What is Hacking?
The news is full of data breaches, cyber crimes and hackers. What is hacking? And who are these hackers who hog the headlines? In this post, we look at who is actually posing a risk to your data, the ways in which hackers infiltrate your system and what they want from the information they find.
Who are hackers?
Computer hackers can usuallybe categorised in one of two ways: white hat hackers and black hat hackers. White hat hackers are those who hack as a way to improve organisational security. For example, if you own a large corporation you can hire a white hat hacker to look for holes in your security systems that might provide a way to be compromised. Think of white hat hackers as the good guys.
Black hat hackers, on the other hand, look for system vulnerabilities to exploit for their own gain. They are usually acting illegally, and looking for information they can either sell to other hackers, use to steal funds or to ransom back to the original owners. These are the villains in our story, and are very efficient. Your systems can often be hacked without you even noticing that there has been an intrusion.
How do hackers hack?
Most hacks fit into one of the four following descriptions: script kiddies, vulnerability exploiters, system breachers and nation-state attacks. You can see each description in full below:
- Script Kiddies: This is a somewhat derogatory term for new or young hackers. Script Kiddies don’t usually have many skills of their own, but instead, run scripts written by others to exploit vulnerabilities. These scripts can be found or purchased online by anyone who is interested in creating varying levels of chaos online.
- Vulnerability Exploiters: Hackers who search out vulnerabilities and create scripts to exploit them. These hackers have considerable skill, and look for flaws in software and applications to find a user’s personal information.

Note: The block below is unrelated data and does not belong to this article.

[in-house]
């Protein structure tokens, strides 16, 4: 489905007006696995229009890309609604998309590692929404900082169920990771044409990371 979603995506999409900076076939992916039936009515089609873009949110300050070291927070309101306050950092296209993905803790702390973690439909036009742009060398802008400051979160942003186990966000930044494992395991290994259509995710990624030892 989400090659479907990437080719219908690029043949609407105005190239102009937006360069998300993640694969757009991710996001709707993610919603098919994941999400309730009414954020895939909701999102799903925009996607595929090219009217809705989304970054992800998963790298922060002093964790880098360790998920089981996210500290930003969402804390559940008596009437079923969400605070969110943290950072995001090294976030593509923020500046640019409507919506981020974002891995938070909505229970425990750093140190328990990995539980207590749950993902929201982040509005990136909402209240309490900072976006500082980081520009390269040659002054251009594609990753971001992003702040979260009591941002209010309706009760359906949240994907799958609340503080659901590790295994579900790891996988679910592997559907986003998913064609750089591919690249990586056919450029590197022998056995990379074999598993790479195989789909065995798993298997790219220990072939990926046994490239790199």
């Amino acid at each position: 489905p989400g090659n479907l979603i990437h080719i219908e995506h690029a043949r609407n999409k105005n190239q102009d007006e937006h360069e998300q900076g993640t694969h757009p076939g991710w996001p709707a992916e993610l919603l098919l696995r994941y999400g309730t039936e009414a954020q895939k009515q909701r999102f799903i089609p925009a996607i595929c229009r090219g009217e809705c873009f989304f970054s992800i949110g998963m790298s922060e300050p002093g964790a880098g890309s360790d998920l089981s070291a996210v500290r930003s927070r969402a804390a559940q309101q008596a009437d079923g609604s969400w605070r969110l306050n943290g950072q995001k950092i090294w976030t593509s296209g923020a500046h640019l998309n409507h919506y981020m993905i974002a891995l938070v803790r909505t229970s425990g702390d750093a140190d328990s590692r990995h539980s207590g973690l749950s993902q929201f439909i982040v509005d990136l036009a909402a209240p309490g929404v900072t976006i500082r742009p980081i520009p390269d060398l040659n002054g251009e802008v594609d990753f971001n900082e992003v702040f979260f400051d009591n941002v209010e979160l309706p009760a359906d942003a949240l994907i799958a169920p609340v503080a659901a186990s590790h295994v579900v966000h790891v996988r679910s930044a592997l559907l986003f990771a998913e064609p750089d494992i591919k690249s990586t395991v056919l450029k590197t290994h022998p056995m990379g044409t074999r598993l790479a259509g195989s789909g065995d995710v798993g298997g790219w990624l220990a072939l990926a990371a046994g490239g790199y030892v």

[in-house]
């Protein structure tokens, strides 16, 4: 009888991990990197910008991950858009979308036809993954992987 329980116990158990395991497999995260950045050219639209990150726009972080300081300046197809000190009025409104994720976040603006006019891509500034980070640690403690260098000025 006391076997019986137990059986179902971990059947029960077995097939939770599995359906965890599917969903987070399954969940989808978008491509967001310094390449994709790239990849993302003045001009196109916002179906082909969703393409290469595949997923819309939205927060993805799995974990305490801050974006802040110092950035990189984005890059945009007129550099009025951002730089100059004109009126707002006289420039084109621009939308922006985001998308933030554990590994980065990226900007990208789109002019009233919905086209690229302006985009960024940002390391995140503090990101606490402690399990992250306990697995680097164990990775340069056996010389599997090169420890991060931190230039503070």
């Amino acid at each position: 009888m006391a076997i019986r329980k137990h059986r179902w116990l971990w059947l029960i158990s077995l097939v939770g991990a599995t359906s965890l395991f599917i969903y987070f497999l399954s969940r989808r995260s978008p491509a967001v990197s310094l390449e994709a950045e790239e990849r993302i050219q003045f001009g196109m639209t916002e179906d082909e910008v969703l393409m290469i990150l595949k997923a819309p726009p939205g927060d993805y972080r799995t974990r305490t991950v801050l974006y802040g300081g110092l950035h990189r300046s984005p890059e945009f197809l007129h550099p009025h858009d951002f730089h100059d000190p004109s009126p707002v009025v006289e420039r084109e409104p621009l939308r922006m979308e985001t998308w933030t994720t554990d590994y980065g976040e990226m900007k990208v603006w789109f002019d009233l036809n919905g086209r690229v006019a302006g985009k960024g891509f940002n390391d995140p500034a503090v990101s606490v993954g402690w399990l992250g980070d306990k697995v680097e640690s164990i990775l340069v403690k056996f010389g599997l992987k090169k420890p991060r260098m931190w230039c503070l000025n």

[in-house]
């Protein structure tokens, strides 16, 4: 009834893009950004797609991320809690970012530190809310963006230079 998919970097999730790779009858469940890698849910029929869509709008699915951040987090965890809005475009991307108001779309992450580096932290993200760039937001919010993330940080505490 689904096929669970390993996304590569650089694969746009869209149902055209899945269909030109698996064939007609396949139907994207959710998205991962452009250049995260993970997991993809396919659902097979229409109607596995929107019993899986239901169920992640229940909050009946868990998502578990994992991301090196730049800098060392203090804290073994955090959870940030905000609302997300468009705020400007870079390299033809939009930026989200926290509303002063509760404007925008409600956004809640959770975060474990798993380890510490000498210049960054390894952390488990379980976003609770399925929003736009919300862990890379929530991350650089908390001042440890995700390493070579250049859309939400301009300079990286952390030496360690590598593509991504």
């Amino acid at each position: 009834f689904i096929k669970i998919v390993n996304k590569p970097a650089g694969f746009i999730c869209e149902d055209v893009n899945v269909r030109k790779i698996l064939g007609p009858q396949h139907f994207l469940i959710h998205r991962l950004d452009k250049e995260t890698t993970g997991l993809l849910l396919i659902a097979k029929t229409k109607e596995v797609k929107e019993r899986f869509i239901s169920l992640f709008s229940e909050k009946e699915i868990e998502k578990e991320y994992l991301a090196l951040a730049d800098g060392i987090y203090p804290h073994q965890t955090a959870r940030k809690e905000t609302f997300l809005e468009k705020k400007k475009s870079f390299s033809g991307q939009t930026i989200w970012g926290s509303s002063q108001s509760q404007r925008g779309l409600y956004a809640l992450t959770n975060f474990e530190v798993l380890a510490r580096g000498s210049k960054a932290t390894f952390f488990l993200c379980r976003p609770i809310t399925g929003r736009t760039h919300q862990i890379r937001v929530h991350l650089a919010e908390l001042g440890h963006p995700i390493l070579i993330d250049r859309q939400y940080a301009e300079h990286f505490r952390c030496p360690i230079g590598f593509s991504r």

- Complete System Breachers: The most dangerous of hackers who typically only target large-scale, high-profit organisations. These are the Ashley Madison or Yahoo! hackers who look for large paydays from ransoming information back to the original owners. Most website owners should fear these large-scale attacks.
- Nation-State Attackers: This category is for massive scale attacks executed by foreign governments. These hacks are typically carried out attempt to obtain sensitive information or tamper with established policy. Notable Nation-State attacks include espionage, sabotage, voter tampering, propaganda and economic disruption. Recent attacks have included North Korean, Chinese and Russian nation-state attacks. Nation-state attacks can also occur on their own citizens, as we saw in the Snowden revelations. Typically, these types of attacks occur to create chaos as seen in the WannaCry ransomware attacks.
Basic Security Protection
The great thing about hackers is that they do their best to make their work easy. This means that they typically only hack easy targets. Basic security protections can usually ward off most potential hacks. This is simply because hacking a more secure system is a lot of effort for little reward.
One basic security precaution is to keep your software and systems up to date. Set alerts to notify you when you need to update an aspect of your website, and complete updates as soon as possible. Use unique passwords and regularly update them. Never share passwords for multiple accounts, and make passwords as long as the system will allow. Stay away from usernames like “Admin” or “Guest,” and ensure that every user has their own login information.
There are additional tools you can add to your system to tighten security measures. Installing an SSL Certificate protects data as it passes from one point to another by encrypting your data. Firewalls can protect against intrusion by monitoring all incoming and outgoing network traffic. Server monitoring systems can alert you if your system is compromised. Additional protection enables you to act fast and secure the entry point. However, the best protection is an understanding of your systems and the weakest entry points. By knowing how hackers find access to secure data, you can better ward off attacks.
For additional data protection, be sure to take a look at our Sitelock tool. Sitelock protects your data and checks for any previous intrusions. You can scan up to 2500 pages, including SQL injection and website application scans. Simply add the Sitelock tool to your CHI account for daily website monitoring and automatic malware removal.